2 teen boys were arrested while selling water. Now they've inspired an entrepreneurship program
Cincinnati’s summer jobs program is expanding into a year-round youth career program, including an entrepreneurship path inspired by the viral arrest of two Black teens in June.
The Career Pathways program is funded by $1 million approved in the last city budget. Mayor Aftab Pureval says it’s focused on racial equity.
“And in order to create wealth and opportunity, we can't just look at youth jobs, but rather youth careers, so that folks have an opportunity to build their resume and step into a job right after high school if that's what they wish, or be better prepared for a two-year technical school or a four-year college education," Pureval said.
The program has three pathways. The first is most similar to the city’s current youth jobs program, focusing on summer employment like lifeguarding, police and fire cadets, and the city’s Y2WK program (Youth 2 Work). The expansion includes frequent contact with a career mentor, and assistance with “emotional or physical barrier removal,” like transportation.
The second pathway is a new program for recent high school graduates. It offers training to prepare for careers with the city or partnering organizations. The city is partnering with Cincinnati Public Schools, Dohn Community High School, Ohio Means Jobs and Cincinnati Works.
Officials say this program is designed to give youth strong resumes by the time they leave school. For example, young people working with Groundwork Ohio River Valley — a longtime partner on youth jobs — can complete industry certifications needed for entry-level environmental jobs or higher education:
- Clean Water Certification
- ISA Arborist training
- EPA’s Qualified Data Collector (for water quality)
- Ohio Trained Service person (for horticulture)
- First Aid, OSHA 30, and financially literacy
Groundwork will continue offering summer jobs but will now expand to year-round employment, starting with a fall program focused on urban tree canopy planting.
Sixteen-year-old Aara’Niya Thomas just finished this summer’s program with Groundwork, in addition to working two jobs doing nails and hair.
“I loved being around nature every day. I didn't know I loved (it) until I was around it,” Thomas said. “Even me waking up early, it helped me with mental health, it helped me just look forward to something.”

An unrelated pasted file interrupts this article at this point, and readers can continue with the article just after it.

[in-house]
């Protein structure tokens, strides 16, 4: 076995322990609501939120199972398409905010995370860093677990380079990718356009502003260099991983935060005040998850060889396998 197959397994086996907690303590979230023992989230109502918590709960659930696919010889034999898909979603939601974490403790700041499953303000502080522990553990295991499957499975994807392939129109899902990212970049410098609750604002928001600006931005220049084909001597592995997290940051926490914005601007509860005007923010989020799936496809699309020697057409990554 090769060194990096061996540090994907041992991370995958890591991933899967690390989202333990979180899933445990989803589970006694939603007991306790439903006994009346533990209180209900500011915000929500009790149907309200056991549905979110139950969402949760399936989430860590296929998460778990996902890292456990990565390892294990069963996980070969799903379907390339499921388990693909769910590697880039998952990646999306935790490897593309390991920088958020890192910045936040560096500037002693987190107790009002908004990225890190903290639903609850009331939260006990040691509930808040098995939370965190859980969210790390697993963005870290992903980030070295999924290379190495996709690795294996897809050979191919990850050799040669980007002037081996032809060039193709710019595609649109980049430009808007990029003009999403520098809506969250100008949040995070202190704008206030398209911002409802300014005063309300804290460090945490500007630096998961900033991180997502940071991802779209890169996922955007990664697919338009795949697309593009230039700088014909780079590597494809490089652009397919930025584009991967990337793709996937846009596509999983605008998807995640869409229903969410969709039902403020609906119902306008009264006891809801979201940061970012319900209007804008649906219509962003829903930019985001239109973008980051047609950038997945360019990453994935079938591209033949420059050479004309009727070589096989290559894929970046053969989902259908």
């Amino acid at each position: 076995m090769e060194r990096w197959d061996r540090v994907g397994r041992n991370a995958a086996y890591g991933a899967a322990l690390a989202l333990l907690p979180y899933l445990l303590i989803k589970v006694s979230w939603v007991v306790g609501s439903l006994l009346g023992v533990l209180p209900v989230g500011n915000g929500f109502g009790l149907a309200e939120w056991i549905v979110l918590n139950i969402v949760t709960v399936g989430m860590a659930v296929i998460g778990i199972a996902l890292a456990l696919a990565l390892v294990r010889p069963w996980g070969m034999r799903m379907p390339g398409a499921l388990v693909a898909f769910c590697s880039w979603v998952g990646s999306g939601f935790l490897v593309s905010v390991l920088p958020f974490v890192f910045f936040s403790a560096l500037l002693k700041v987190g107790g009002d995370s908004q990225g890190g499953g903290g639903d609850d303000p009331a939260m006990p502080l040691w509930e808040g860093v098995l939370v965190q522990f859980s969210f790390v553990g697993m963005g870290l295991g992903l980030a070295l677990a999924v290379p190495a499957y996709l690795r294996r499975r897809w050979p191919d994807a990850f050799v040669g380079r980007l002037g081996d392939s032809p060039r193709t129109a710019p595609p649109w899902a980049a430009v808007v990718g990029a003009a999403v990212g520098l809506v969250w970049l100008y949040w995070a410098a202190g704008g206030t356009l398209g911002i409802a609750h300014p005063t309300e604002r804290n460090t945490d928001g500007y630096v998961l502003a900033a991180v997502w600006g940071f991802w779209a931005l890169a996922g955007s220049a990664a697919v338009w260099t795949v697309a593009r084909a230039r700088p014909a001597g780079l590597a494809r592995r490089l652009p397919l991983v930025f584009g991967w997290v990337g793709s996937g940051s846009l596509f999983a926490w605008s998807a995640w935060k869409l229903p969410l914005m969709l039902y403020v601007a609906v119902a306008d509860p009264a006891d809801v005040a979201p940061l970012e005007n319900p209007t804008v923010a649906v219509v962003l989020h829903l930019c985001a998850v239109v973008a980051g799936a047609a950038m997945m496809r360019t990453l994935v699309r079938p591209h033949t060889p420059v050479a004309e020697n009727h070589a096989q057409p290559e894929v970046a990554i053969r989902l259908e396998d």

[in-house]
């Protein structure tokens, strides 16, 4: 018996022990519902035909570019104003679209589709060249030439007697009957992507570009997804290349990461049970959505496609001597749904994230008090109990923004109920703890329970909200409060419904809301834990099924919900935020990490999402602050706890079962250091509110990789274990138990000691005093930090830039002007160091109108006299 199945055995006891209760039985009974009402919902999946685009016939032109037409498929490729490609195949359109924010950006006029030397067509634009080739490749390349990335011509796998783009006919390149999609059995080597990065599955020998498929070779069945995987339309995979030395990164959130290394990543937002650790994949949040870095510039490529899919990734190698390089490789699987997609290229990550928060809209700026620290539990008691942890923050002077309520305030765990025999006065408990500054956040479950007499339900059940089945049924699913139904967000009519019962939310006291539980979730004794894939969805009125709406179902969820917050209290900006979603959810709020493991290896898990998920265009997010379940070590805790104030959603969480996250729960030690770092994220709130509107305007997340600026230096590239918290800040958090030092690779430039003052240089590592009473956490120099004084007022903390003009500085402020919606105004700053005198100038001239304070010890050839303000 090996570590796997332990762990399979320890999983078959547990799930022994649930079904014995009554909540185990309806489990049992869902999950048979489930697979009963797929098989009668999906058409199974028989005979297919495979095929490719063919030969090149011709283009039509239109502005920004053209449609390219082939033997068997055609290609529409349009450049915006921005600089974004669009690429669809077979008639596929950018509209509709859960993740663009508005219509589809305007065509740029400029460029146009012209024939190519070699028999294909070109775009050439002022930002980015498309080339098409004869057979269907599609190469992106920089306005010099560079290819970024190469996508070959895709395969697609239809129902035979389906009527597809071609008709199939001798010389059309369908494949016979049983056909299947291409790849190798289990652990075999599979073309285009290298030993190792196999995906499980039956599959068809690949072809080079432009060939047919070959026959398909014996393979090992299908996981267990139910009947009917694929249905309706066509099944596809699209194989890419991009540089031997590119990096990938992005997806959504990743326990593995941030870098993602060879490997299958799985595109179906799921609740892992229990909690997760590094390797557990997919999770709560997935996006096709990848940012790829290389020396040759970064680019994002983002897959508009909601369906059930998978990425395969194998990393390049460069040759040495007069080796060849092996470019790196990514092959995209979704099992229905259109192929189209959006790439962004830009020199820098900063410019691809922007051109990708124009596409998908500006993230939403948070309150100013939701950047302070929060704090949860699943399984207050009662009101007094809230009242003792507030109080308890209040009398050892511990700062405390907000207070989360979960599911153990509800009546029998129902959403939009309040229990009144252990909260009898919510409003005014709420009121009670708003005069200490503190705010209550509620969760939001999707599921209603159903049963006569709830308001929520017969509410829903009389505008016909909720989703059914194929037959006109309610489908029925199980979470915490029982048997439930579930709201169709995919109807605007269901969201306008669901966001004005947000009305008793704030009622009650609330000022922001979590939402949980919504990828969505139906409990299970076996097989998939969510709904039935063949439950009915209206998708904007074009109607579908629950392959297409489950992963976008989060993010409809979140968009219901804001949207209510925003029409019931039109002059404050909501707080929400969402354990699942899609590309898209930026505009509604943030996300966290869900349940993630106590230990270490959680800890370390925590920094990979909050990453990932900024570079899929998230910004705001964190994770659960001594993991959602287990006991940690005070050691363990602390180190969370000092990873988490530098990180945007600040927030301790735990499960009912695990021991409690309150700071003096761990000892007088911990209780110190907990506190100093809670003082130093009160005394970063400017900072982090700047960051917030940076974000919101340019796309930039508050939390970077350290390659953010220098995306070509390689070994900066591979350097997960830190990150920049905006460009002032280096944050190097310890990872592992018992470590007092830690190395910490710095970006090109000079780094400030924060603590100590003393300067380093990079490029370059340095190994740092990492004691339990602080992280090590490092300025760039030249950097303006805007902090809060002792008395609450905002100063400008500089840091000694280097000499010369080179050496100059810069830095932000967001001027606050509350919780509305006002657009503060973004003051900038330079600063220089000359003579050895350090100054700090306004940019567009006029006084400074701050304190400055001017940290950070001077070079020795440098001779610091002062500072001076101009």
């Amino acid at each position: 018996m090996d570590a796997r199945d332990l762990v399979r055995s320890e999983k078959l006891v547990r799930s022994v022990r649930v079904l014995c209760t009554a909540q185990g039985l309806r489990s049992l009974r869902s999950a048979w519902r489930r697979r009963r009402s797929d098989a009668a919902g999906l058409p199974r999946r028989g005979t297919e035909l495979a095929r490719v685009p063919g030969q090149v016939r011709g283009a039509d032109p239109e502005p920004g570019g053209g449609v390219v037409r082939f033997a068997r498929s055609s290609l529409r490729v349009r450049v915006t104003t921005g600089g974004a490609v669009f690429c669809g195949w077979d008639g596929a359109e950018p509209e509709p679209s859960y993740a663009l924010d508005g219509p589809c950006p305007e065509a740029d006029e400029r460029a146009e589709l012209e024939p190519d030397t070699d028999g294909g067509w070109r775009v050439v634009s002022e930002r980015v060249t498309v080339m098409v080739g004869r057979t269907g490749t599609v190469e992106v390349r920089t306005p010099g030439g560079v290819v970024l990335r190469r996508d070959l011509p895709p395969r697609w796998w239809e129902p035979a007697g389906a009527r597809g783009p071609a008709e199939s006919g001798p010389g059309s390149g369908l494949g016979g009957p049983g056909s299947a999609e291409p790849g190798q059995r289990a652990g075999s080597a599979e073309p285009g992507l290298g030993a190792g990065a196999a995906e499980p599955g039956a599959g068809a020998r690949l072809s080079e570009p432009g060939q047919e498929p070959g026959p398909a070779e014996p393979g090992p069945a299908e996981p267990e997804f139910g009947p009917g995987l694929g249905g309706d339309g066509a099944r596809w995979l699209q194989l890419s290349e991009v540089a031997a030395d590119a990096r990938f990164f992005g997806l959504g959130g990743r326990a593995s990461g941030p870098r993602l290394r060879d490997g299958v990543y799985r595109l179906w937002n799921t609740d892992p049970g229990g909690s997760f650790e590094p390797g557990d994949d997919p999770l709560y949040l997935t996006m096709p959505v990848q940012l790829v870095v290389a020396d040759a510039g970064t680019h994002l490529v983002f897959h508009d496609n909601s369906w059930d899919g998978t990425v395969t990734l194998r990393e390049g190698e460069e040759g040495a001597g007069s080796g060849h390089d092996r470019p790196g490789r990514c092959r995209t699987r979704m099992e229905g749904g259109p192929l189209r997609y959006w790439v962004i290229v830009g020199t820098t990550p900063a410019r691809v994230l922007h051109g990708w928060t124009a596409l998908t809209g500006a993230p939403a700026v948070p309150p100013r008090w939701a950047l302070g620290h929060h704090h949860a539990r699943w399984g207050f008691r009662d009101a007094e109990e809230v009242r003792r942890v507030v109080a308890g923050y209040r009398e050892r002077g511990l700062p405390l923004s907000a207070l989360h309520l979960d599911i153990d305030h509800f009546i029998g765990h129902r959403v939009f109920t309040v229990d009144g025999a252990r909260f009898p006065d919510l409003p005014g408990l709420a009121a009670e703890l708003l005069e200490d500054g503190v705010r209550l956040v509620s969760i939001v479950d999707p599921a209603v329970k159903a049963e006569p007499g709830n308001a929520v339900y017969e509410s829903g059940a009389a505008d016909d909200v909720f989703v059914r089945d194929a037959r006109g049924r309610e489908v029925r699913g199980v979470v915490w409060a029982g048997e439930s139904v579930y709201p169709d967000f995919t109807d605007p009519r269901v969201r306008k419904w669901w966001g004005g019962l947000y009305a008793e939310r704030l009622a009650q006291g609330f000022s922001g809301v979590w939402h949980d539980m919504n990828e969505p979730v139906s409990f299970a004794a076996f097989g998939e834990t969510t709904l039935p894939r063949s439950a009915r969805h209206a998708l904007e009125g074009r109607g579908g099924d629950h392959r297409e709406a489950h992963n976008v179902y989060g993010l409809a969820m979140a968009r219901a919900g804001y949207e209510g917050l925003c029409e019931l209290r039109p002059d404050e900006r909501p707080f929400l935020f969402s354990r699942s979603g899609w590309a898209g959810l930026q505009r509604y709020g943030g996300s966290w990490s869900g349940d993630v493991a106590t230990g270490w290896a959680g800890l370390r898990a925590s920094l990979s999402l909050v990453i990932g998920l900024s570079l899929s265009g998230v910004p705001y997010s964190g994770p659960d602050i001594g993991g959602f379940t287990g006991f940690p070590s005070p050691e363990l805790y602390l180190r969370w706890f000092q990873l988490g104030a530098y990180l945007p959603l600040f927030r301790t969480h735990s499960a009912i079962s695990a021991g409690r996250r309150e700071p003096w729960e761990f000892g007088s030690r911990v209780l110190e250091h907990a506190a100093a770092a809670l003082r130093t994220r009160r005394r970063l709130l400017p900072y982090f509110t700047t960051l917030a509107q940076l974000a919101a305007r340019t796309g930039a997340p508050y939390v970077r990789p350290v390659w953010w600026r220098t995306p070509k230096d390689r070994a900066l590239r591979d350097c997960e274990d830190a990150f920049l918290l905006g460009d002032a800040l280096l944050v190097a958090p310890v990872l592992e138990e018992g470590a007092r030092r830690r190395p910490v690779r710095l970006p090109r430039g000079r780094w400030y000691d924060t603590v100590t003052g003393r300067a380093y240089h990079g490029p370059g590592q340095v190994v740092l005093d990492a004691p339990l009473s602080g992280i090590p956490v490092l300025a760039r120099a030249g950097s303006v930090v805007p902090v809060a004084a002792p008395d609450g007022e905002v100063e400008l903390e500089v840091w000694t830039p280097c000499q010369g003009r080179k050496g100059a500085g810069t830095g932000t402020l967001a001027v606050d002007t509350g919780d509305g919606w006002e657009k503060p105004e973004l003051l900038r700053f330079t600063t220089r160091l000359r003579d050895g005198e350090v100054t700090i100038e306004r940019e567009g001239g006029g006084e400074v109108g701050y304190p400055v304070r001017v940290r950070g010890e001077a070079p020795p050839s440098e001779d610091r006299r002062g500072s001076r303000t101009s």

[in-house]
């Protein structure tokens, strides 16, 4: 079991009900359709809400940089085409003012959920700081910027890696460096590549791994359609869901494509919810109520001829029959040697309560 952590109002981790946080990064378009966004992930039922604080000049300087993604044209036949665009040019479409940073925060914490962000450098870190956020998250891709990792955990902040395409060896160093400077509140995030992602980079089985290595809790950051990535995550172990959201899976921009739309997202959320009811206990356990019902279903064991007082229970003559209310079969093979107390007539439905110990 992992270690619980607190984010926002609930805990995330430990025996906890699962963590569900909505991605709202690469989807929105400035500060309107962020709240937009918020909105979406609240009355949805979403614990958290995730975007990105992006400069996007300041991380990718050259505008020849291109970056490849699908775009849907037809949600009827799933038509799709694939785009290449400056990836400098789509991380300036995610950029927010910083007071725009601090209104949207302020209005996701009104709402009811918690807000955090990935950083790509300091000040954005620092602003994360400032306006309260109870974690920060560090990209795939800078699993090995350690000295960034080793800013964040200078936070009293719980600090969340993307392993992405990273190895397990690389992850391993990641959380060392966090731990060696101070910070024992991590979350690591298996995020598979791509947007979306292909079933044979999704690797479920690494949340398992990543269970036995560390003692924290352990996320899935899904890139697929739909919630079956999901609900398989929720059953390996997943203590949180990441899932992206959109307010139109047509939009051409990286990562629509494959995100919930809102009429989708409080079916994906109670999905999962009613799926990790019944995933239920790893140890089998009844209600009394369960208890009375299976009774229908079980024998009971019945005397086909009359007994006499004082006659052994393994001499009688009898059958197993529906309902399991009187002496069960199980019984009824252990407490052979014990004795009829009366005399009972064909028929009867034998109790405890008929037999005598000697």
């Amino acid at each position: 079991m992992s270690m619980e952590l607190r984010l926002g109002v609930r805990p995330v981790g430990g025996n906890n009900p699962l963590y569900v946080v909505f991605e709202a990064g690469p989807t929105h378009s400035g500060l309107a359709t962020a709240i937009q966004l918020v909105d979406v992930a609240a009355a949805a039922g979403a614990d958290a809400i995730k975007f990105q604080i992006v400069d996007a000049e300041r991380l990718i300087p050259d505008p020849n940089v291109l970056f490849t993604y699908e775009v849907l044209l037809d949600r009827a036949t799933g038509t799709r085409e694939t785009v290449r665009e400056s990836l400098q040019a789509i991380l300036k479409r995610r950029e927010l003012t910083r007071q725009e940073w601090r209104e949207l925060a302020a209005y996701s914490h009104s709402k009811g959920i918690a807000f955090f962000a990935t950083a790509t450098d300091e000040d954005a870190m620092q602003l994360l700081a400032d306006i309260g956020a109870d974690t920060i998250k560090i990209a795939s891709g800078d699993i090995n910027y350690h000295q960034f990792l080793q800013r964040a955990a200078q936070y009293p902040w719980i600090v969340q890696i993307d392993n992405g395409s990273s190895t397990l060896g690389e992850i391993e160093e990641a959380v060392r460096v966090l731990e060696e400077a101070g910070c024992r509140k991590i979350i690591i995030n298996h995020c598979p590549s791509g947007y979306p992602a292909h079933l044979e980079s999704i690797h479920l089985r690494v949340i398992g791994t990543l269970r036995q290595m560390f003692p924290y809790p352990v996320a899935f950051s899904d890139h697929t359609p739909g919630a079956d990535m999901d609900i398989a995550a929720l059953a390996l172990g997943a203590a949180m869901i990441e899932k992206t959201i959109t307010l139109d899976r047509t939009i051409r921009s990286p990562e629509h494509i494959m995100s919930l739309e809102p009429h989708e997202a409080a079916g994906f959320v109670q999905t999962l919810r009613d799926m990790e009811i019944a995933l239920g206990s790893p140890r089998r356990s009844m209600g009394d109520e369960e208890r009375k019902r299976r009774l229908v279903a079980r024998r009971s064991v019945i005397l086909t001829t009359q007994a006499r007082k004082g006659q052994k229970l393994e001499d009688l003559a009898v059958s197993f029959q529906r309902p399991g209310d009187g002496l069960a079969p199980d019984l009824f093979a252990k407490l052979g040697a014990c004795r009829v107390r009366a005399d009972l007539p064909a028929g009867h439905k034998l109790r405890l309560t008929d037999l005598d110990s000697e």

Thomas says she wants to join the Cincinnati Fire Department youth cadet program next summer.
Lastly, an entrepreneurship pathway will help young people build and launch a business plan. Although the youth jobs expansion has been in the works for months, this aspect wasn’t added until recently, after a video of CPD arresting two Black teens was posted to social media at the end of June.
The boys were detained while selling bottled water to drivers at a Reading Road intersection. CPD officers said the teens were causing safety problems and didn’t obey instructions to stay out of the street.
Fifteen-year-old Mekhi Kemper was there.
“It was a regular day selling water; something big happened with the police,” Kemper said. “I seen a lot happening, I went across the street, and two of my friends got arrested.”
Cincinnati Police charged Kemper’s friends with resisting arrest and obstructing official business. WVXU could not confirm whether the charges against the 14-year-old and 15-year-old arrested that day have been dropped.
The group of water sellers later met with the City Manager’s Office and started Brothers in Motion to expand their business. Kemper is president.
“Basically, we all want to be entrepreneurs in a different way, we just never had nobody to help us or really pay attention,” he said.
The entrepreneurship track is a partnership with CEAI and Woodward High School. Participants will go through training, mentorship, and wrap around services. The city will offer peddlers licenses for water sellers like Brothers in Motion.
Youth in all pathways will be connected with career mentors and professional development training.